Filing FAFSA, filling in a College Scholarship profile or just finding out all you can about student debt forgiveness programs? Here is some information specific to ABLE Accounts, Special Needs Trusts, Social Security Benefits and the student loan process.
Before we get started, a special shout-out to Mary Rubenis of the Massachusetts Educational Financing Authority (MEFA), sponsors of the Attainable Savings PlanSM for contributing her insight and key information.
A Little Background Info about the ABLE Account & Special Needs Trusts:
The ABLE (or 529A) account is a tax advantaged account for individuals with a disability to pay for qualified disability expenses. Unlike a typical 529 plan which requires funds be spent on qualified higher education expenses, the funds in an ABLE account may be used to pay for qualified expenses related to living with a disability. Qualified disability expenses may include education, transportation, housing, employment training and support, personal support services, health, basic living and assisted technologies and related support.
As of 2018, it is allowable to rollover up to $15,000/year from a beneficiary’s 529 account into their own or their family member’s ABLE account without penalty. To read about the basics of the ABLE account, as well as suggested strategies and case studies that use the ABLE, click here.
A Special Needs Trust (SNT), also called a supplemental needs trust, is a vehicle to provide monetary support for a beneficiary without effecting their eligibility for needs-based government benefits, e.g. Social Security Income and Medicaid. The beneficiary will not have access or control over the money in a SNT.
3 Financial Aid Facts
1. Reporting requirements for Free Application for Federal Student Aid (FAFSA)
Guidance from the Federal Student Aid Office states that ABLE accounts, along with interest income and distributions, should be excluded as assets on the beneficiary’s FAFSA. ABLE accounts were created to supplement, and not to replace, eligibility for federal means-tested benefit programs. ABLE accounts would also not be reported on a sibling’s FAFSA, as the assets are considered those of the beneficiary, not the parents.
SNTs are treated as any other trust fund for the purposes of FAFSA and need to be reported. Restrictions on distributions from a SNT are imposed by the grantor of the trust and unless specifically excluded, these funds may be dispensed by the trustee to pay for educational expenses for the beneficiary. The assets in the SNT are not included on the beneficiary’s siblings’ FAFSA.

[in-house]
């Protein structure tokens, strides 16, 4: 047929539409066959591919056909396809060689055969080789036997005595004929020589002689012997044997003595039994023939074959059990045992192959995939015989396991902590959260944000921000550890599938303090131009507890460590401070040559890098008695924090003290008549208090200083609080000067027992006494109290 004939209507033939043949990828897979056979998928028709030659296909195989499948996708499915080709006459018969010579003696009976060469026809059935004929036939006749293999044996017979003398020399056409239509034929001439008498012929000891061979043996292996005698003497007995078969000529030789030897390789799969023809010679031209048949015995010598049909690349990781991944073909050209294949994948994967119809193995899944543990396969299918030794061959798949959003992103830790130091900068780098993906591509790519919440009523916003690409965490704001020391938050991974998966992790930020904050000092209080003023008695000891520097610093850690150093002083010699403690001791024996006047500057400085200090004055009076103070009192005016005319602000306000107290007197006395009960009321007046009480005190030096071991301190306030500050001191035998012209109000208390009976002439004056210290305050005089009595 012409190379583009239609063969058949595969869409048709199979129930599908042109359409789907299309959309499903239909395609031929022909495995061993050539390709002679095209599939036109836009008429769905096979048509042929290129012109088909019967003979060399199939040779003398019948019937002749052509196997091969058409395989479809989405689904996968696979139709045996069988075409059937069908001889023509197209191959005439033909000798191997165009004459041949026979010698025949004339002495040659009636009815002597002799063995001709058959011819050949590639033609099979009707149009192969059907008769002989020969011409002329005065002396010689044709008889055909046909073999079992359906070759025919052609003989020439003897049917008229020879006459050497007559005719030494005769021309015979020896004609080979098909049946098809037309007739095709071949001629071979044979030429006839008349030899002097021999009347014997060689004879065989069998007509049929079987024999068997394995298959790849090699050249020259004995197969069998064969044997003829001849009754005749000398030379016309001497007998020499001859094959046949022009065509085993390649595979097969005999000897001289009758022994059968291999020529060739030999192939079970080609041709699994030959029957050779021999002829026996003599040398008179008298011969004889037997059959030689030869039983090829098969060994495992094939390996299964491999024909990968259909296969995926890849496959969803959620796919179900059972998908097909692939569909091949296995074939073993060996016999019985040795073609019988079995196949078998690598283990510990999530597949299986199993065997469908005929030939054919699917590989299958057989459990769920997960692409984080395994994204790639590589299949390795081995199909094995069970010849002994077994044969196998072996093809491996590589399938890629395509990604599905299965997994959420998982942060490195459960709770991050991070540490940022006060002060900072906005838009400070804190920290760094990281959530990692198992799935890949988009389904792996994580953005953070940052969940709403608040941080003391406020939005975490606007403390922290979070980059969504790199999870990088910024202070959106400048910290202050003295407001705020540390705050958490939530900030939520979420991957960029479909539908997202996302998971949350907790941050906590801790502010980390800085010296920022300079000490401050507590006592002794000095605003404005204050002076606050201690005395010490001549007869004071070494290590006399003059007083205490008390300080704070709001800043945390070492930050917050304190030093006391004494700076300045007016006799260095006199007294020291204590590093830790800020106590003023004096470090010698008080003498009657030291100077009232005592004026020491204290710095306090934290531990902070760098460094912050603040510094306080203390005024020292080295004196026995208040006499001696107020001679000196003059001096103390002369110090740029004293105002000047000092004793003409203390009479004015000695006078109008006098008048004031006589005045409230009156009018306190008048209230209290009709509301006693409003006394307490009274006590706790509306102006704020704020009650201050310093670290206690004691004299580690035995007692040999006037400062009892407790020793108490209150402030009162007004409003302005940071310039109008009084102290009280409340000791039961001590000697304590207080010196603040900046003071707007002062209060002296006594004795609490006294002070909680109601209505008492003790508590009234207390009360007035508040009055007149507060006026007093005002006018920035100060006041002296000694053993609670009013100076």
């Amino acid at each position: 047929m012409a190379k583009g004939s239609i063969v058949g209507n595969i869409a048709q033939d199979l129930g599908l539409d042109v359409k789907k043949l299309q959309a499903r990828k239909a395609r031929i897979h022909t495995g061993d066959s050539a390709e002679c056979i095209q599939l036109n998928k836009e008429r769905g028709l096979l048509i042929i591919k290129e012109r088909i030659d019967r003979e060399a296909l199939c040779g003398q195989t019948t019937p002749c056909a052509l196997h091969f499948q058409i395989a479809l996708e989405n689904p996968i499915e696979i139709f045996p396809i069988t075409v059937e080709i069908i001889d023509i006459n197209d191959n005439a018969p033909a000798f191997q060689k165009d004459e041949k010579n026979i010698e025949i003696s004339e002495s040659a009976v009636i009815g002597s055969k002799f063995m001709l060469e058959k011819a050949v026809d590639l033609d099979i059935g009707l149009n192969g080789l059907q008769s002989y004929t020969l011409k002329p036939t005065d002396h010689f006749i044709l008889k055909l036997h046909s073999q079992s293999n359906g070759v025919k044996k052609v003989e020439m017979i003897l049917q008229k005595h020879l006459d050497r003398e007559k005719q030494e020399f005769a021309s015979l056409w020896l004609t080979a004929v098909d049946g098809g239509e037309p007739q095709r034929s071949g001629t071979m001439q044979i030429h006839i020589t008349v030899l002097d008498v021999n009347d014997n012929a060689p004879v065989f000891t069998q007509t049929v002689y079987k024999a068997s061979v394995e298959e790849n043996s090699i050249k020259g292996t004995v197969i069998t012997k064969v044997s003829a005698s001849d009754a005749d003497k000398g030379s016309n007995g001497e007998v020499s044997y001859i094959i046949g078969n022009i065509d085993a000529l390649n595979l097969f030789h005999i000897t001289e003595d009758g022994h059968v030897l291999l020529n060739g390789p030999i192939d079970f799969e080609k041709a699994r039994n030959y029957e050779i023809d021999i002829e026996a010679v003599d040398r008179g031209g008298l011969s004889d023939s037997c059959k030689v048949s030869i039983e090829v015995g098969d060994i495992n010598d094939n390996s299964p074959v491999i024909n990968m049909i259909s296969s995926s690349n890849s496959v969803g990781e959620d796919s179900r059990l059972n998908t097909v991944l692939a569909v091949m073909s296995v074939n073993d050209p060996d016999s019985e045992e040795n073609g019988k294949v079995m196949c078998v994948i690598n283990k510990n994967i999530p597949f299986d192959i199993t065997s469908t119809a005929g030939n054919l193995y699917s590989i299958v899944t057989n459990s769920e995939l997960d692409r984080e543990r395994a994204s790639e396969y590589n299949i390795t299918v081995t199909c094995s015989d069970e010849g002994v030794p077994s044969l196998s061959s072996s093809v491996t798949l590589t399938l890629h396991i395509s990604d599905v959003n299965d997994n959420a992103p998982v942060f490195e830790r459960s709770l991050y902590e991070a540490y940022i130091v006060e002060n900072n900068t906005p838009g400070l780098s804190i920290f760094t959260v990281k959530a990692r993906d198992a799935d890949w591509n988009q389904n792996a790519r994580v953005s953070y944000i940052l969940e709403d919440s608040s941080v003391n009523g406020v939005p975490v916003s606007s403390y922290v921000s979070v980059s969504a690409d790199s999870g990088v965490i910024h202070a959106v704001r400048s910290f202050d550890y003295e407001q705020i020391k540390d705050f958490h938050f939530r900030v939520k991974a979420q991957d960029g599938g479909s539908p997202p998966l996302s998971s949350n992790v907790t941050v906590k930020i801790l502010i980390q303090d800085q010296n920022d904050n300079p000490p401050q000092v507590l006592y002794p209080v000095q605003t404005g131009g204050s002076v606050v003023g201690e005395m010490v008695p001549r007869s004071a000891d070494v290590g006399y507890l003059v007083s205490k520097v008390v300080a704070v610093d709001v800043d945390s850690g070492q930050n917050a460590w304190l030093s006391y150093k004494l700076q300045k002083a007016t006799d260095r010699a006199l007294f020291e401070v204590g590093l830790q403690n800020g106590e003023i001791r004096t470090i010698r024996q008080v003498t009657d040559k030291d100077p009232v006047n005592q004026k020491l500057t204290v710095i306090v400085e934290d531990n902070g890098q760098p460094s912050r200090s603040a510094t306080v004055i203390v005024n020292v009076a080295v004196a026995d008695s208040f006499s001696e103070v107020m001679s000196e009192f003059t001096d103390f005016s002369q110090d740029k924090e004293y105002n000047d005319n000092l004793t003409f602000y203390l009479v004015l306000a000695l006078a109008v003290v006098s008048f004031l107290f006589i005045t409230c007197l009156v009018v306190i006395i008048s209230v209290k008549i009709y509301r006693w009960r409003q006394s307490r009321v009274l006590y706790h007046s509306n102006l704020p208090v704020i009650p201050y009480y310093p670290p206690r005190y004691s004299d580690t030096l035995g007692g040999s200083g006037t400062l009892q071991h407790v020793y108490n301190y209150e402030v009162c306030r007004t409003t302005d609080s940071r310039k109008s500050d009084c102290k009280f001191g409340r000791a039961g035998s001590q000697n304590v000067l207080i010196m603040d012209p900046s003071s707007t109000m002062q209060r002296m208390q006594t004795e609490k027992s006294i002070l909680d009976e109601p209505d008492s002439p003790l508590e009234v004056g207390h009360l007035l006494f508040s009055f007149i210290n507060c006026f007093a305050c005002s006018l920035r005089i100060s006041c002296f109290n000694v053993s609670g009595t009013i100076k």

Social Security benefits that are not subject to taxation do not have to be included on FAFSA. SSI recipient’s income levels are generally below the taxable threshold, so SSI generally does not need to be reported. If you receive SSDI and have substantial income, your benefits may be taxed at the federal level. For example, if you are single and your income is more than $25,000 per year but less than $34,000, you would have to pay taxes on about half the value of your benefits. If you earn more than $34,000 (or married and earn more than $44,000), 85% of your benefits could be taxed.
2. Reporting Requirements for College Scholarship Service (CSS ) Profile
The Federal Student Aid Office has not yet provided guidance on reporting assets in a SNT or ABLE. Currently, the CSS/Financial Aid Profile does require reporting the assets of siblings and may require the disclosure of assets in a SNT and ABLE. In these circumstances, families should give details of how these funds are used in the special circumstances section of the application and ask each college for a professional judgment review. While some financial aid departments will ignore the assets in the trust, most will not. They may however, consider the high costs of dependent care when making their grant determinations.
3. Student Loan Repayment
If their student loan covers a time period during which the individual had an ABLE account open, repayment may be considered a Qualified Disability Expense and be paid from the ABLE.
If you become totally and permanently disabled (TPD), you may qualify for a TPD discharge of your federal student loans. Refer to DisabilityDischarge.com for more information.
Also, If you are employed by a government or not-for-profit organization, you may be able to receive loan forgiveness under the Public Service Loan Forgiveness Program. Refer to StudentAid.ed.gov for more information.
Content in this material is for general information only and not intended to provide specific advice or recommendations for any individual, nor intended to be a substitute for specific individualized tax or legal advice. We suggest that you discuss your specific situation with a qualified tax or legal advisor.
Prior to investing in an ABLE or 529 account investors should consider whether the investor’s or designated beneficiary’s home state offers any state tax or other benefits that are only available for investments in such state’s ABLE program. Withdrawals used for qualified disability expenses are federally tax free. Tax treatment at the state level may vary.
Investing involves risk, including loss of principal.